Also, I saw Mike Love and other lesser Beach Boys play an Arabian Horse show at a Virginia coliseum in 1983. After the band played, the horses came out and ran around. The horses were for sale. Pretty expensive, too, as I recall.

As far as cultural literacy goes, the “sixties surf scene“ is pure and secure. A splash of vintage, a splash of pioneer. And the grainy film that captured it adds to the elusive vibe.

A taco shop in suburban NJ where I live has taken this surf culture as its brand/theme. There are longboards mounted on the wall. In the corner, a TV monitor screens vintage film footage: fifteen-foot waves, a crouch in the pipeline, tan girls in bikinis walking the shore in rapt admiration. Long straight blonde hair.

Walk outside though, and you’re still in a bedroom community outside of New York City, at least an hour’s drive from the beach. Even there, the waves are usually crappy. Lunch-breaking office workers in suits approach on the sidewalk . . . all they really want is a decent burrito.

 

 

 

*about the art: “Vegetables” by Joey Epstein and Tom Hachtman, photo by Ben Asen.
from The Beach Boys by Byron Preiss, Ballantine Books, 1979.

 

May 212013
 

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Some things to consider about communal living . . .

How many people do you want around?
On what basis will you select them?
How will you support yourselves?
How will each person have privacy?
How will you deal with the government, with transient people, with runaways?
How will you educate your children?
How many dogs will you allow?

 

from Living on the Earth, by Alicia Bay Laurel. c. 1971.


 

I want fifteen people around. Five men, ten women including me.
I will select them based on their feet. If they have ugly feet, especially if they have warts or bunions, they are disqualified. Women with toes that are pretty enough to adorn with rings will certainly be admitted.
We will support ourselves by growing mayors and governors in the garden.
We will create privacy by sleeping in coffins.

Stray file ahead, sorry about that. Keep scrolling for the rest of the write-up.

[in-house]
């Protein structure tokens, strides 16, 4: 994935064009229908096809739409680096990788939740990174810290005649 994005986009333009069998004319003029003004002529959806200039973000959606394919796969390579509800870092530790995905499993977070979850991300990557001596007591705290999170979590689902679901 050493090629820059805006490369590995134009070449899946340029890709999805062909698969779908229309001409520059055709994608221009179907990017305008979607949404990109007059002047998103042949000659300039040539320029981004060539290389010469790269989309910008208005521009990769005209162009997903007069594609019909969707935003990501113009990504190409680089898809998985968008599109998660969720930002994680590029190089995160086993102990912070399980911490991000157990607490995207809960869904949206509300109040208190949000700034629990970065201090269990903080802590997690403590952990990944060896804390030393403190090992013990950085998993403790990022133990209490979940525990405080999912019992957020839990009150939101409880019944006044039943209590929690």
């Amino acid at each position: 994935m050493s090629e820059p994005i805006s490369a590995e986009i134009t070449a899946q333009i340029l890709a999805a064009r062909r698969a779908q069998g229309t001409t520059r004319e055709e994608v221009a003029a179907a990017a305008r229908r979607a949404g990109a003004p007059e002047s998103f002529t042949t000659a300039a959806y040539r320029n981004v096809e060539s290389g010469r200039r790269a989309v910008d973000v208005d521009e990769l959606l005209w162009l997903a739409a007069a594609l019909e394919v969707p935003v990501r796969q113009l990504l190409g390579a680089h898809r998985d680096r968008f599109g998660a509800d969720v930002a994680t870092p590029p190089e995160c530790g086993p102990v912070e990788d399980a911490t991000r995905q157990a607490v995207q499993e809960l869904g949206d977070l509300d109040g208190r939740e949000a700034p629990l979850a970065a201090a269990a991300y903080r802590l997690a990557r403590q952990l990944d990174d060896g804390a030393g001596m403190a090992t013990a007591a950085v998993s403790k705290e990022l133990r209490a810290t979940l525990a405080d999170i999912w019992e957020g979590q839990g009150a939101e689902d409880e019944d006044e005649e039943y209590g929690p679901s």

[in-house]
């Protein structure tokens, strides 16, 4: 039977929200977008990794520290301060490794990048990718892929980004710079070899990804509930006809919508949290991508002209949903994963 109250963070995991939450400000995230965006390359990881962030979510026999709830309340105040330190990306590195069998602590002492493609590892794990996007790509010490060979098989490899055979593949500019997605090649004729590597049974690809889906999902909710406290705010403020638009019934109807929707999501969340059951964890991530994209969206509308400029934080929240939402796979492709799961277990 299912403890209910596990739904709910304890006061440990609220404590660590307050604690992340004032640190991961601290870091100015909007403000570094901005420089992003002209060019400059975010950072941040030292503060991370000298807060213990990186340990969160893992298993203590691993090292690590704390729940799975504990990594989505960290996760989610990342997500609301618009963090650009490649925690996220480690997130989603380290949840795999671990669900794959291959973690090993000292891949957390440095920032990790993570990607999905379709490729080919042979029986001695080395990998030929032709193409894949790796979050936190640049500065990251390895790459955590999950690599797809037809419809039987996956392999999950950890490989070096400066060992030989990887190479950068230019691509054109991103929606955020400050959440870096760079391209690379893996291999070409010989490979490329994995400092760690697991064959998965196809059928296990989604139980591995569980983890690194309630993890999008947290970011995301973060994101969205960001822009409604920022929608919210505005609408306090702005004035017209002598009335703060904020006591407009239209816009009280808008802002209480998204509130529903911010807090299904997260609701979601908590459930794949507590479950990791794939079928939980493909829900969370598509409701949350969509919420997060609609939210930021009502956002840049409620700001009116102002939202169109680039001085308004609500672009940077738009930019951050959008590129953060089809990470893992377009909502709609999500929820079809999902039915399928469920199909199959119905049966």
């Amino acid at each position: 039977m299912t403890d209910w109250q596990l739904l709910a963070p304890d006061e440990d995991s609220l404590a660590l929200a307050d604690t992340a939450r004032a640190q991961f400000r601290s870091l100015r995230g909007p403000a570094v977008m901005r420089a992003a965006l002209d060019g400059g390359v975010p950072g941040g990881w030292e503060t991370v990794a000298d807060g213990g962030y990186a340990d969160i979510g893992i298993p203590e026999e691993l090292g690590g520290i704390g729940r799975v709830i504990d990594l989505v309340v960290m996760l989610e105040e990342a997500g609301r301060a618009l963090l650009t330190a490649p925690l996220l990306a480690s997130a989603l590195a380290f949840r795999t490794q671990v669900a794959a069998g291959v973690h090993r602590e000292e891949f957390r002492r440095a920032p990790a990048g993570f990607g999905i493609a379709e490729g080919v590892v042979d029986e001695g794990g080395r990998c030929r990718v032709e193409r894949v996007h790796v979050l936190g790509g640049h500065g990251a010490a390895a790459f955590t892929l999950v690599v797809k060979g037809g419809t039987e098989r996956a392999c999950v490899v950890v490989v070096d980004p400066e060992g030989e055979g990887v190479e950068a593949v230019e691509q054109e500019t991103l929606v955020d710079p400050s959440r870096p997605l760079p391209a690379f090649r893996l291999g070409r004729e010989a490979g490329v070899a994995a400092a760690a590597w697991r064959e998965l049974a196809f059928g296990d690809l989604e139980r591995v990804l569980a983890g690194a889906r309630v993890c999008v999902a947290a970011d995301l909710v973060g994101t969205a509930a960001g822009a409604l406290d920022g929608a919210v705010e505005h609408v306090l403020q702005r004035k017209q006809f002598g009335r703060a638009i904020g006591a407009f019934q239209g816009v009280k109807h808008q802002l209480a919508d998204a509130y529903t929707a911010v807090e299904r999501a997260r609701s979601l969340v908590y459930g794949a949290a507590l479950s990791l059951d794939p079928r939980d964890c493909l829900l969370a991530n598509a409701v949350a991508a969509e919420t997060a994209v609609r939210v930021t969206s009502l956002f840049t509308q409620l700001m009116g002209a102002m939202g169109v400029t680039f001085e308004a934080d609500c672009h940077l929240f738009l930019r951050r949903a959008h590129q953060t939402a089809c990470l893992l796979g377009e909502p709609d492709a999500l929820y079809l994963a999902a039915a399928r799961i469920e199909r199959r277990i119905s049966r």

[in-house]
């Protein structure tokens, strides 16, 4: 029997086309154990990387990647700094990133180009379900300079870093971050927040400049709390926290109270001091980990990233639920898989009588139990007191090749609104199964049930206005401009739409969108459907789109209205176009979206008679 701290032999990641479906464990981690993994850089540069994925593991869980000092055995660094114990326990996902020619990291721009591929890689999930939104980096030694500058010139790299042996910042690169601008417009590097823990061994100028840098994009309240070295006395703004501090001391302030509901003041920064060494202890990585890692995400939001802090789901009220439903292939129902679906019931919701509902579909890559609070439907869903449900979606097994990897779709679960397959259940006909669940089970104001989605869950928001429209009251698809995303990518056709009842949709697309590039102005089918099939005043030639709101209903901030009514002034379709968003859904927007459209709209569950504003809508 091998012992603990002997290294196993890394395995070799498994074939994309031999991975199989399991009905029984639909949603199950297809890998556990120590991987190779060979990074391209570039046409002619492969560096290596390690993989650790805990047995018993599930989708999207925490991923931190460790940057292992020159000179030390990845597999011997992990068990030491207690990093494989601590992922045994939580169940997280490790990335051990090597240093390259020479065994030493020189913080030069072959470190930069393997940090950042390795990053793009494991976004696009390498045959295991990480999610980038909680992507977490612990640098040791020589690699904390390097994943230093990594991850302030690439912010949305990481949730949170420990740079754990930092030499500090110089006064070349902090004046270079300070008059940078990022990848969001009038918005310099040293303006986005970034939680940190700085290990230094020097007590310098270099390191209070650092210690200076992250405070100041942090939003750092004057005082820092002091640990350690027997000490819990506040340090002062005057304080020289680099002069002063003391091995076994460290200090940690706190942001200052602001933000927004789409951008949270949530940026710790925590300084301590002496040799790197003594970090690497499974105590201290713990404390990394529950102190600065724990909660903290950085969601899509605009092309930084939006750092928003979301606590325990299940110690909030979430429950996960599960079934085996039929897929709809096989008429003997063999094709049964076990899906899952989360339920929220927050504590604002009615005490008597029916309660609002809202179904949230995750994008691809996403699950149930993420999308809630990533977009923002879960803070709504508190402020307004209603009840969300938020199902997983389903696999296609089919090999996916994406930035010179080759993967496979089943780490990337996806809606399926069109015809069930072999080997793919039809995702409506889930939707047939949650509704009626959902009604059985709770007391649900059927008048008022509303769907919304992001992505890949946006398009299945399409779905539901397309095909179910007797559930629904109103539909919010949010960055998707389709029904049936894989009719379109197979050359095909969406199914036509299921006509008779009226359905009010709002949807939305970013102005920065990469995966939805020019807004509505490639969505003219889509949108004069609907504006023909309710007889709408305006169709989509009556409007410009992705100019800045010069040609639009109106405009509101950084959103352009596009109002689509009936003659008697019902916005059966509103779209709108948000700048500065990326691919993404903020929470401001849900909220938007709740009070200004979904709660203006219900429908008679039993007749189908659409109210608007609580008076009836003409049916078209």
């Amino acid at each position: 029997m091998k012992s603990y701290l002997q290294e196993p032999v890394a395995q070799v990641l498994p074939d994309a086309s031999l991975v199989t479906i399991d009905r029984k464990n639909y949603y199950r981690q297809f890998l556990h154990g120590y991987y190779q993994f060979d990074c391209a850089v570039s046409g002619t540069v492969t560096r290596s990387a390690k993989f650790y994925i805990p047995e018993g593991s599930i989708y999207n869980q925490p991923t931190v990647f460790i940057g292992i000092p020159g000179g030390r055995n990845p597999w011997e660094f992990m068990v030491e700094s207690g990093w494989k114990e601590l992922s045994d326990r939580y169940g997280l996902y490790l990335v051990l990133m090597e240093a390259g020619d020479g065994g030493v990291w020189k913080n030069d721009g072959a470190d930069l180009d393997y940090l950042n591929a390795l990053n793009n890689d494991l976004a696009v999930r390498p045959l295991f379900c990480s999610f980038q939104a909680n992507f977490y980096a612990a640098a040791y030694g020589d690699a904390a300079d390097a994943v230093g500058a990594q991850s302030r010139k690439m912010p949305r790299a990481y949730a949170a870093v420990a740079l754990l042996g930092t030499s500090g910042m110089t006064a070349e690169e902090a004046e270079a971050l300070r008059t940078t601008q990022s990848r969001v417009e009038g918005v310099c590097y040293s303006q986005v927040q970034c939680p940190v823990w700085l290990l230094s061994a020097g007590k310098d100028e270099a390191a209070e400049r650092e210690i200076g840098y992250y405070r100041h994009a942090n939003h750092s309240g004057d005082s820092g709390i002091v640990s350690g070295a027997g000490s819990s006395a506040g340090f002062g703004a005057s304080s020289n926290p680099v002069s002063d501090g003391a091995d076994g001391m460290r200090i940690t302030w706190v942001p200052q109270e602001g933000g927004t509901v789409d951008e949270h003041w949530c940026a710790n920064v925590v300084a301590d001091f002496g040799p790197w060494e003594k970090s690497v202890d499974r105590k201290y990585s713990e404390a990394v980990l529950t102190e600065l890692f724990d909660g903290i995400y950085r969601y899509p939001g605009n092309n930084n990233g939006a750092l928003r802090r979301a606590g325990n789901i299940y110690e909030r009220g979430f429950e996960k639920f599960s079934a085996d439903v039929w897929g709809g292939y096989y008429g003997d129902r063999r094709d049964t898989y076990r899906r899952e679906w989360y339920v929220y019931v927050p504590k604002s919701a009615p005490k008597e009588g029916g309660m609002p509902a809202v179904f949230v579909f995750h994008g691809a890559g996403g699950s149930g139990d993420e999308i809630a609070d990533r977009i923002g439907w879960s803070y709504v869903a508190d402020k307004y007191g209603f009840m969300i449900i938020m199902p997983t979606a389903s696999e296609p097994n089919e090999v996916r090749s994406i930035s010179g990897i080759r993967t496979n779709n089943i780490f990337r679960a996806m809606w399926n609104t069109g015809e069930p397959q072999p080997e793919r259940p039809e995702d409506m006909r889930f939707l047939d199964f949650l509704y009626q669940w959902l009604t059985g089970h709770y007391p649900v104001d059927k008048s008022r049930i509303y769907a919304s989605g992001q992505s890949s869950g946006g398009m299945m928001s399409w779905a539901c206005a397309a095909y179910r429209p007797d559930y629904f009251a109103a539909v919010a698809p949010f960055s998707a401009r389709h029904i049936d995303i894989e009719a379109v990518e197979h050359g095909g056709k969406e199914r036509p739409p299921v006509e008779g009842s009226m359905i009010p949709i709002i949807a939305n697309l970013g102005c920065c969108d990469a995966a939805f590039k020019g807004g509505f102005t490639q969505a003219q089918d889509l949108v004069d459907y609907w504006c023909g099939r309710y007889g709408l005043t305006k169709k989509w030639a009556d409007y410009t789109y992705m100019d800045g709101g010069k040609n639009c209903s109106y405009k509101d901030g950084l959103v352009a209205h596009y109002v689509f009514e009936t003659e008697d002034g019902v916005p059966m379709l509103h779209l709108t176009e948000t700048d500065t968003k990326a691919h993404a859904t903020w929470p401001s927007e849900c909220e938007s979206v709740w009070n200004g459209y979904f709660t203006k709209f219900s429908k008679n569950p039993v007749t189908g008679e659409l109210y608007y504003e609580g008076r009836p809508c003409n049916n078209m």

We will teach government officials how to use Twitter and Vine.
We will listen to transient people until they bore us with their repetitive miseries.
We will give the runaways a place to live but only under the condition that they think, talk, and act like people with beautiful feet.
We will educate our children by giving them the benefit of the doubt.
We will allow dogs.

 

May 152013
 

minutemenalbumcover


JUNE 1778, VALLEY FORGE
this morn att two oClock we slung our packs / advanc’d towards the enemy about 3 milds from ware we lay / part of the militia & light hores that was on the wright engag’d the enemy / then our Division advanced towards the enemy / thay form’d in a Sollid Collom then fir’d a voley att us / thay being so much Superier to our Number we retreated / they begun a very heavy Cannading / kil’d a few of our Rijmt. then we form’d again under a fence ware the light horse advanced on us / we began a fire on them very heavy / then the footmen rushed on us / after firing a Number of rounds we was obliged to retreat. a Number of our men died with heat a retreating. a Number of troops form’d in the rear of us and sum artilira which cover’d our retreat. thay began a fire on the enemy, then thay (the British) retreat’d / Left the Ground with about a thousand kil’d & wounded. on our Side about two hunderd kil’d & wounded & died with heat / after We retreated we went back to the ground ware we left in the morning att English town ware we buried sum of our officers. here rec’d a ball in my left thy.